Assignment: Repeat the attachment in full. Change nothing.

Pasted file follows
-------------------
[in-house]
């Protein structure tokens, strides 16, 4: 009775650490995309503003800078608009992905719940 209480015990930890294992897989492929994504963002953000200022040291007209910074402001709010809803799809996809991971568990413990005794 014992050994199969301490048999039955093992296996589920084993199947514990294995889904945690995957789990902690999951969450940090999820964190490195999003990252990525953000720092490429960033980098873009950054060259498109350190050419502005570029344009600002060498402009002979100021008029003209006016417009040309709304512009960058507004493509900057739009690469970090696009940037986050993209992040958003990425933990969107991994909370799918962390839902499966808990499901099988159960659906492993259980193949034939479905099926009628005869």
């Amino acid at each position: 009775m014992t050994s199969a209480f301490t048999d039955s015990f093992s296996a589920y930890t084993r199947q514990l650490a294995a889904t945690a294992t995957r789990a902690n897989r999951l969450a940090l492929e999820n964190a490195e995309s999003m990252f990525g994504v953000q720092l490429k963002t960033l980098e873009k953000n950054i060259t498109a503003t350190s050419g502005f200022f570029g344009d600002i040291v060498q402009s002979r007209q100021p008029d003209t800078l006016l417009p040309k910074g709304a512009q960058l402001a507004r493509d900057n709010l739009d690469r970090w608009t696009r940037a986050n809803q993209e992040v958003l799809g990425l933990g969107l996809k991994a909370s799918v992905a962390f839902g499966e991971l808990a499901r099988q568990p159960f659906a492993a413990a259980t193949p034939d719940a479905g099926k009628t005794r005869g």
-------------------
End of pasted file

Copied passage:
[in-house]
């Protein structure tokens, strides 16, 4: 009775650490995309503003800078608009992905719940 209480015990930890294992897989492929994504963002953000200022040291007209910074402001709010809803799809996809991971568990413990005794 014992050994199969301490048999039955093992296996589920084993199947514990294995889904945690995957789990902690999951969450940090999820964190490195999003990252990525953000720092490429960033980098873009950054060259498109350190050419502005570029344009600002060498402009002979100021008029003209006016417009040309709304512009960058507004493509900057739009690469970090696009940037986050993209992040958003990425933990969107991994909370799918962390839902499966808990499901099988159960659906492993259980193949034939479905099926009628005869």
């Amino acid at each position: 009775m014992t050994s199969a209480f301490t048999d039955s015990f093992s296996a589920y930890t084993r199947q514990l650490a294995a889904t945690a294992t995957r789990a902690n897989r999951l969450a940090l492929e999820n964190a490195e995309s999003m990252f990525g994504v953000q720092l490429k963002t960033l980098e873009k953000n950054i060259t498109a503003t350190s050419g502005f200022f570029g344009d600002i040291v060498q402009s002979r007209q100021p008029d003209t800078l006016l417009p040309k910074g709304a512009q960058l402001a507004r493509d900057n709010l739009d690469r970090w608009t696009r940037a986050n809803q993209e992040v958003l799809g990425l933990g969107l996809k991994a909370s799918v992905a962390f839902g499966e991971l808990a499901r099988q568990p159960f659906a492993a413990a259980t193949p034939d719940a479905g099926k009628t005794r005869g």